||Guide and Directory to High Desert Entertainment, Events, and Recreation
|Flashy green and redfire opal occurs here in a great basalt flow. Although
the opals are fairly small, they can be cut into excellent cabochons and
fashioned into striking jewelry creations. This is the best fire opal
location we are aware of in Southern California and it is relatively close
to Los Angeles.|
THIS AREA IS NOW CLOSED TO COLLECTING!!
NO COLLECTING ALLOWED.
Update provided by Yvonne Heuston
State Park Ranger
|California Code of Regulations, Title 14 Natural Resources, Division 3. Department of Parks and Recreation
4307 Geological Features
(a) No person shall destroy, disturb, mutilate, or remove earth, sand, gravel, oil, minerals, rocks, paloentological features, or features of caves.
(b) Rockhounding may be permitted as defined in section 4301(v).
4301(v)Rock hounding is defined as being the recreational gathering of stones and minerals found occurring naturally on the undisturbed surface of the land, including panning for gold in the natural water washed gravel of streams.
As you can see there are two different ways a park can define the use of the land. Ours is in flux and the collecting area of Barnett's Opals was previously BLM property and is now state parks but with no general plan. Our Superintendent has determined at this time we will allow only a keep sake rock for the visitor until the General Plan is finished for this park. The plan is expected to be finished in 2009.
The defacement of rock formations with picks, shovels, stone cutters and such is not allowed.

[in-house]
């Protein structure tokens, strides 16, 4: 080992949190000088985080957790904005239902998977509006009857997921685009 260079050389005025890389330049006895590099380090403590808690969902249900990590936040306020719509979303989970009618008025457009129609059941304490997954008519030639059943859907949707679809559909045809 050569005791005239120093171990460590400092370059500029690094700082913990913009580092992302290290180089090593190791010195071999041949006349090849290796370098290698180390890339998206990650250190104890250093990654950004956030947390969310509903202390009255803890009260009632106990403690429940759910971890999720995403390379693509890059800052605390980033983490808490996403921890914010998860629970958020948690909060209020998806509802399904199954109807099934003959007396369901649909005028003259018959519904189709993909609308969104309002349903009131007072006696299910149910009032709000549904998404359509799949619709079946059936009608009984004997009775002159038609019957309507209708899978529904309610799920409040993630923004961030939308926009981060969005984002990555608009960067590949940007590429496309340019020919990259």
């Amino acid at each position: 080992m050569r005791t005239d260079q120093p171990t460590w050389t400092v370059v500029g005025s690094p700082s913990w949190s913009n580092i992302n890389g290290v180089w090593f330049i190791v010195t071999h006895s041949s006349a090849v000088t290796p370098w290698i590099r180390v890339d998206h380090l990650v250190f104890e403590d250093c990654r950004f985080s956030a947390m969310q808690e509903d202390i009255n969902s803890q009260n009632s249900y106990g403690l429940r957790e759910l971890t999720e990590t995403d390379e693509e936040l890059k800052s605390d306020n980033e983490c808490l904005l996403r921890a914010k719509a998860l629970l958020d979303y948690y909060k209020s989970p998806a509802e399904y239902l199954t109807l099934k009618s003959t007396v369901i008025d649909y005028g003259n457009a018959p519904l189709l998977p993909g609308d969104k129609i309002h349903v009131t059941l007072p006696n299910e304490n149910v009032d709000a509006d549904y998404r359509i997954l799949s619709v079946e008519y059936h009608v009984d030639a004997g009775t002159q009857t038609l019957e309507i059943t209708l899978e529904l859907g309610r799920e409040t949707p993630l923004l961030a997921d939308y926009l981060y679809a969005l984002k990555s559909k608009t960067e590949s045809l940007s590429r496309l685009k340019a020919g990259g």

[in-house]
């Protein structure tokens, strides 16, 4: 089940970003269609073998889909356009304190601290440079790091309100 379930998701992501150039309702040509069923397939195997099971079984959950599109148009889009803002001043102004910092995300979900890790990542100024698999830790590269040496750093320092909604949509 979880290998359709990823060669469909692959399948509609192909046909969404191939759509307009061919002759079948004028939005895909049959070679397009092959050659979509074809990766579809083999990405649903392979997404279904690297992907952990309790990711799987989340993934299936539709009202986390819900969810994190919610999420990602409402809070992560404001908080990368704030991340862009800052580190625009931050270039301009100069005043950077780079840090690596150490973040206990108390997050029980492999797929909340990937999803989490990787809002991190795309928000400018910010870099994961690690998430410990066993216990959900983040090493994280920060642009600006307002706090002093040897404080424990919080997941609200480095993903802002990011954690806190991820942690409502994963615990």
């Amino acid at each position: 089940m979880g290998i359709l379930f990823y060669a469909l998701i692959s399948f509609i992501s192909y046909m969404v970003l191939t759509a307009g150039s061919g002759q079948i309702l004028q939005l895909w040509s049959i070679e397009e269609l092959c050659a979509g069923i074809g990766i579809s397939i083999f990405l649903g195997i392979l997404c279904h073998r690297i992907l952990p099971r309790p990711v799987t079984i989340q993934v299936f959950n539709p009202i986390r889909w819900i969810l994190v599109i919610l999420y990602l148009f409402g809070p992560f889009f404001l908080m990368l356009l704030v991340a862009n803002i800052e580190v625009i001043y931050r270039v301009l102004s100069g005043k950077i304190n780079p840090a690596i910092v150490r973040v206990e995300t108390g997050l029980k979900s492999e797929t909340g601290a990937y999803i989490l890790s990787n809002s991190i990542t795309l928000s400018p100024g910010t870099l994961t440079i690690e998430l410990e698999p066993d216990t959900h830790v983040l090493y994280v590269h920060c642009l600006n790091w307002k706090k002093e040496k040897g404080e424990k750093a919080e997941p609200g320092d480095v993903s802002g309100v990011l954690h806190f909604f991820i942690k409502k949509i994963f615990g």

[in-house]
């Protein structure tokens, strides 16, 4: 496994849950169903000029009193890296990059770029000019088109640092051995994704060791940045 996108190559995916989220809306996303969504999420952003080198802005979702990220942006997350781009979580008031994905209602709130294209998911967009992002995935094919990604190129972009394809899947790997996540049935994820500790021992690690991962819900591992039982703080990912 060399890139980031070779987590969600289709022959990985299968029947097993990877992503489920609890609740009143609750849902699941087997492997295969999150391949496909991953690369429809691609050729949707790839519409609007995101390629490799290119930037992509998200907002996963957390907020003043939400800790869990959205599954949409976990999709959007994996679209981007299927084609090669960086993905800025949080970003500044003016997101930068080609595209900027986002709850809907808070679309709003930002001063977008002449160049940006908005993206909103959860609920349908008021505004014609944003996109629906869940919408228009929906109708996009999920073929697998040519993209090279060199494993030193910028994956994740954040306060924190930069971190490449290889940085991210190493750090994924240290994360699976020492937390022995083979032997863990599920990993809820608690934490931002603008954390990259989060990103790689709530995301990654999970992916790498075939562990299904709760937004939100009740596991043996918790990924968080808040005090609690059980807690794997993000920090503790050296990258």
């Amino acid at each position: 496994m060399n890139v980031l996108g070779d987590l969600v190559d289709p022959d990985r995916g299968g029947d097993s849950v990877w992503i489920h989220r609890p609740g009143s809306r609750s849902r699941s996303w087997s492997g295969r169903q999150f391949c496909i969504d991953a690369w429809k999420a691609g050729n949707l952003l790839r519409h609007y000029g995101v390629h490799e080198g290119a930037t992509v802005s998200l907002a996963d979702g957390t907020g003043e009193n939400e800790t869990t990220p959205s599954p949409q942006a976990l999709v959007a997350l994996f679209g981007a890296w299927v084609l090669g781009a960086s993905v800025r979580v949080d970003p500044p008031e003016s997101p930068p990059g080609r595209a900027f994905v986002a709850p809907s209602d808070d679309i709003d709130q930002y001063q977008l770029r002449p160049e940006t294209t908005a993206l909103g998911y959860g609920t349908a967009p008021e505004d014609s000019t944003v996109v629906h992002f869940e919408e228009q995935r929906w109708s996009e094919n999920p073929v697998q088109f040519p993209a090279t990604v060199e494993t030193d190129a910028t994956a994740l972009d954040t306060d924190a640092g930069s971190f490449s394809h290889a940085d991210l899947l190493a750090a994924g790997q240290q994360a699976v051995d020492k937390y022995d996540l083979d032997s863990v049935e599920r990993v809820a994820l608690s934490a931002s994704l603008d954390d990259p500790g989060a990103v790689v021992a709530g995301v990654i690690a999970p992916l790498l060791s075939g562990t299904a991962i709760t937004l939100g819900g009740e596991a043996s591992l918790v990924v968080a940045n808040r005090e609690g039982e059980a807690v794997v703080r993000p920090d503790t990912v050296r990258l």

Type of material found
|Fire Opal (No collecting allowed, other than a single keepsake rock found on the surface... no digging.)
Description of material
|Clear and semi-translucent fire opal up to 3/4" in
diameter occuring in basalt. This opal gives an excellent color display
and can be entirely separated from the basalt matrix with care and
|Water and cameras recommended.
How to get there
|To see the natural beauty of the area, from Mojave head north on Highway 14 past turnoff to
Randsburg and Johannesburg and continue through the colorful, pinnacled
formations of Red Rock Canyon. You may recall having seen this area in
western movies as it has been used as a movie setting quite a bit. At 6.2
miles from Randsburg cutoff, you will note a narrow paved road on left,
Abbott Dr., intersecting Highway 14. From here, continue 1.4 miles on
Highway 14 and watch closely on right just after road widens to 4 lanes
again for a dirt road going over curb to right.
(If you reach Redrock Cyn. Rd., you have gone too far, turn around and go
back .6 mile.) Turn here and follow this road .2 mile to well traveled
dirt road on right. Take this road 1.6 miles down wash to junction with
narrow road going up canyon on left. Follow this road up canyon and along
top of ridge 1 mile to entrance to Cowdon-Nowak Mining Co. claim. Road
continues .7 mile to diggings.
No collecting is allowed. Significant consequences may be incurred for violators.
Redrock Canyon Opal
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